Prior Perspectives: The Preconception Game
Quite early in the Language and Literature course, teachers will want to get their students to do some self-reflection, and ideas can be recorded in learner portfolios. Students, if they are going to recognize that meaning in texts is constructed, must understand the active role they play as readers or viewers. That is, students should come to appreciate their own enculturated ethnocentrism and homeblindness. Teachers may also like to include short readings that illustrate the apparent ethnocentrism of others. Three excellent readings, in no particular order, include Laura Bohannan's 'Shakespeare in the Bush', Richard B. Lee's 'Eating Christmas in the Kalahari', and Horace Miner's 'Body Ritual Among the Nacirema'. Teachers may also like to explore students' preconceptions in the activities on our page Representing the Other: How to Write About Africa.
However, ultimately, teachers introduce the idea to students that they come to texts with (perhaps provisional) culturally learned preconceptions, it is an understanding that is essential for success on the course. The following activity - The Preconception Game - works to reveal the preconceived ideas we have about gender, and how this influences the ways in which we read and the understandings we reach. The idea comes from the book Literature and Gender (1996) by Lizbeth Goodman (ed.).
Whilst the activities on this page involves the reading of literary extracts, the relevance to any area of the course where teachers intend to put 'gender on the agenda', or for teaching through a range of conceptual lenses, including perspective and identity.
Possible Guiding Conceptual Questions
- To what extent are our perspectives on gender a product of socialisation and enculturation?
- To what extent do our gendered identites influence how we read texts and how we use language?
Preconceptions: Introductory Discussion
Initially, in the following discussion activity, students begin to contemplate how their preconceptions influence their thinking about the world, before reflecting on their preconceptions of 'gender'. Teachers may feel, depending on their students, that some pre-teaching of the concept 'gender' is useful, not least to ensure that students are aware of the conventional discrimination which often exists between the appellations 'gender' and 'sex'. The activity can be done in a range of ways; for example, teachers may wish to 'pair and share', or groups of students may be given discrete tasks, reporting back to the class.
Playing the Preconception Game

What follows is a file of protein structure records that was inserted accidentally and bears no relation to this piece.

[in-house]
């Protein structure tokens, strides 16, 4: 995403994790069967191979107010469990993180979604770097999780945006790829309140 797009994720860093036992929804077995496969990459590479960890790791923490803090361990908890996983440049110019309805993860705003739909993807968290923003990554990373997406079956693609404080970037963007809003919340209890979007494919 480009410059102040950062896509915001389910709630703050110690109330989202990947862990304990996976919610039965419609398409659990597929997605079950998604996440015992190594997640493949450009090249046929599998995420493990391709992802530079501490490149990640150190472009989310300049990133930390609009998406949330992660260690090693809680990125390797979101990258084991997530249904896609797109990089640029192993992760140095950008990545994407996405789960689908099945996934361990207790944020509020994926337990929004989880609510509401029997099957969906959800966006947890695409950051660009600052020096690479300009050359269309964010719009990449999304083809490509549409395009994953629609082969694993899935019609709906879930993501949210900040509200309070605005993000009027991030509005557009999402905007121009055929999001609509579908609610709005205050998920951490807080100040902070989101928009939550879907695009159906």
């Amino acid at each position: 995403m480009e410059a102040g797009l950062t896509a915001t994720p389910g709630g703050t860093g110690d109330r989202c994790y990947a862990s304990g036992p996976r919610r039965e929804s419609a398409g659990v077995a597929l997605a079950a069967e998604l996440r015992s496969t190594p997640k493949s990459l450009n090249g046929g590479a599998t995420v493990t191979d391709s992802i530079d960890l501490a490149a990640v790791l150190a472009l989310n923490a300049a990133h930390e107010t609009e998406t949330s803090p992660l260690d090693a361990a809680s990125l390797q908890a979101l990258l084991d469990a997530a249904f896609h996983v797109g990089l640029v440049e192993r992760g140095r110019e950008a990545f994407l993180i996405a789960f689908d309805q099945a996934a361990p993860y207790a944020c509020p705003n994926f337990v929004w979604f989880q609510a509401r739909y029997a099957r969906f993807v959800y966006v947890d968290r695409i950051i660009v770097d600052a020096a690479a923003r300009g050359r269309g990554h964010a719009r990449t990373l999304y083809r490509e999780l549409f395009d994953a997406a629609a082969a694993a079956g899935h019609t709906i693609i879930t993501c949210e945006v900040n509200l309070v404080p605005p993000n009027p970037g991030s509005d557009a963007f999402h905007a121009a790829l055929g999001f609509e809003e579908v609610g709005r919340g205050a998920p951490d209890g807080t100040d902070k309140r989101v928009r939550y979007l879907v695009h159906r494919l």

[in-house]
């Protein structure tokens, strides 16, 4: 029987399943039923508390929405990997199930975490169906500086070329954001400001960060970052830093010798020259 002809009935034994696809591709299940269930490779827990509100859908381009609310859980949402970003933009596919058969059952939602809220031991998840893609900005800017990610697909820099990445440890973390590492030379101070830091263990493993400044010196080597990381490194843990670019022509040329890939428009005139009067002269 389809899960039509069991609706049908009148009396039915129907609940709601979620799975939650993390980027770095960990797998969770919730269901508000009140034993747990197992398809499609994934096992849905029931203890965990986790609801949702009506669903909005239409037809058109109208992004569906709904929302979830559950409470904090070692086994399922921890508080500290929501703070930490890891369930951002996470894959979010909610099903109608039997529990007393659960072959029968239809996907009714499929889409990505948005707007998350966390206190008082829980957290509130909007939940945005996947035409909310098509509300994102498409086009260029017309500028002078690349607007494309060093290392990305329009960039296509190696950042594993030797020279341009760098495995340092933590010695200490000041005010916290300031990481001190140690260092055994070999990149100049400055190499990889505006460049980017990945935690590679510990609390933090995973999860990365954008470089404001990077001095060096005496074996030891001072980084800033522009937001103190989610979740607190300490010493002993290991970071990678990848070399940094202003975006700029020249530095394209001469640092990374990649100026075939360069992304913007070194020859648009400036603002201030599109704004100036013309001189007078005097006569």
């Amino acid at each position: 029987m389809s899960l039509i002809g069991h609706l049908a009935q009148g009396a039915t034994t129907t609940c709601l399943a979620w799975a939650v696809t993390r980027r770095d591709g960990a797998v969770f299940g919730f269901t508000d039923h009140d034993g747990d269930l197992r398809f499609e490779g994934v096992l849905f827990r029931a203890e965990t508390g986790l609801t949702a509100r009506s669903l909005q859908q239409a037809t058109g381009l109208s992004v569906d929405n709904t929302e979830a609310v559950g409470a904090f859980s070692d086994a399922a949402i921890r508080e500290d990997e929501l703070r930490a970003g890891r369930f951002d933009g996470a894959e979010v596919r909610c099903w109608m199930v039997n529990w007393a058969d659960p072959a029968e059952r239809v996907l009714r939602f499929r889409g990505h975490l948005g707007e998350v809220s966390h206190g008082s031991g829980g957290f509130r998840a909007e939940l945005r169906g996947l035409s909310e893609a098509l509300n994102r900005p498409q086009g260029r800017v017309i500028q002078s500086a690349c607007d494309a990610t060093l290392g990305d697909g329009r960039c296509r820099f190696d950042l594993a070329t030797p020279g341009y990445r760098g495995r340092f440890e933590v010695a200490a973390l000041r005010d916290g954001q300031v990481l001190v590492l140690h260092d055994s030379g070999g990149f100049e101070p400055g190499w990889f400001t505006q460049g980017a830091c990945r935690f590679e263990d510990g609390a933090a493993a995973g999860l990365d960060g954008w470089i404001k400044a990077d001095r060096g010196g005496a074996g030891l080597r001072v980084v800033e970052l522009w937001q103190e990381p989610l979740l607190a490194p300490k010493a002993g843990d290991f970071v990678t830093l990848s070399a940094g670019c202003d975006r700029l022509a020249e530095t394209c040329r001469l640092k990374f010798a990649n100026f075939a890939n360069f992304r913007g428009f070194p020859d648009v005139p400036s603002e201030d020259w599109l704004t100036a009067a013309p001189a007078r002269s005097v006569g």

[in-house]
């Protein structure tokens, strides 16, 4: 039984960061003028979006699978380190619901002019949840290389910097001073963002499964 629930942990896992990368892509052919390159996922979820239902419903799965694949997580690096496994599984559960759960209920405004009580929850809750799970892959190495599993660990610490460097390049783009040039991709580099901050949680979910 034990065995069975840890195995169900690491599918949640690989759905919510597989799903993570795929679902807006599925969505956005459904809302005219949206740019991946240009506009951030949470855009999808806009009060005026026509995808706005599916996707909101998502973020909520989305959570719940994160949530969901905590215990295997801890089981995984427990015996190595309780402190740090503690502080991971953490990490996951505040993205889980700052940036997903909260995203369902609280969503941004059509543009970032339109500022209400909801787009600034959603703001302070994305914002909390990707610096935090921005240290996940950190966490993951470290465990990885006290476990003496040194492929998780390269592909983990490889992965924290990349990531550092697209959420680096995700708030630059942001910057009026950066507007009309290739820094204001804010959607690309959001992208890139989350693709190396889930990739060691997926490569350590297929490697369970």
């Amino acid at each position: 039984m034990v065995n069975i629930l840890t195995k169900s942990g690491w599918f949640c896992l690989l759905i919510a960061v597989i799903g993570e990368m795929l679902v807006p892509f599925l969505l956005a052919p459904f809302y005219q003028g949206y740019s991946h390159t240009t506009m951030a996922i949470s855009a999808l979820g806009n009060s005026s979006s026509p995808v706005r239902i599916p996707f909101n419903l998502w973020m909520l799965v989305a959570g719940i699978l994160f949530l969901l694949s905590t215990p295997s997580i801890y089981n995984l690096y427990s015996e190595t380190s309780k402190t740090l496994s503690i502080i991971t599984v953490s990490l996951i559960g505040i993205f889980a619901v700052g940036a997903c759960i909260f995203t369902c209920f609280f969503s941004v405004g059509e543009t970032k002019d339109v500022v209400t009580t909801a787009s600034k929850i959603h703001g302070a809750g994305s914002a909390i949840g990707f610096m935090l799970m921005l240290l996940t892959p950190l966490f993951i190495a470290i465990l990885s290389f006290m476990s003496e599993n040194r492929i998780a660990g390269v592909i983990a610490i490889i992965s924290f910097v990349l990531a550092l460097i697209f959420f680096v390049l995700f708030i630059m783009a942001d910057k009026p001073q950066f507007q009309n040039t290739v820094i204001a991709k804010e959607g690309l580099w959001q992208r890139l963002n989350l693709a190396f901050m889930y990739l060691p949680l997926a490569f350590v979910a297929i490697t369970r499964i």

In the Preconception Game, students read eight texts/text extracts. They attempt to identify if the writer of each text is male or female. Students must motivate their response. The game should be stimulating and fun. If teachers prefer, they can make it competitive for students; for example the game can be played 'females versus males'. Teachers may find some initial resistance to the idea of playing the game from students. However, teachers should persevere. Students do enjoy playing the game and, whether they intend to or not, reveal their stereotyped preconceptions.
Here are the answers:
Students are asked to reflect on the decisions they made, and the preconceptions that may underpin decisions. This is probably best done as a whole class activity. Teachers may like to use this discussion as the basis for a short reflective writing activity. Responses can be collated in learner portfolios.
The Preconception Game has a particular relevance to the study of literary works. However, the general understanding - the meaning of texts is not fixed; meaning is constructed, and readers have a crucial role in determining meaning - has general applicability accross the course. Students, therefore, should aim to embed this awareness in every assessment component where it is appropriate. Where student do this well, exam marks improve.
Links to Theory of Knowledge (TOK)
The understandings which emerge from The Preconception Game have many potential links to TOK. Students should recognise at the conclusion of this activity that their understanding of gender is, in large part, a product of socialised learning. Students may claim that their knowledge about gender - the 'typical' traits of males and females - is intuitive; however, it may be better to suggest that bias is learned through processes of enculturation. And, the risk of suggesting that something is 'intuitively obvious' seems to suggest the potential problem of rationalisation or confirmation bias. That is, given pre-existing prejudice (about men and women), students (and others) may simply look for behaviours and traits that confirm this, rejecting contrary evidence.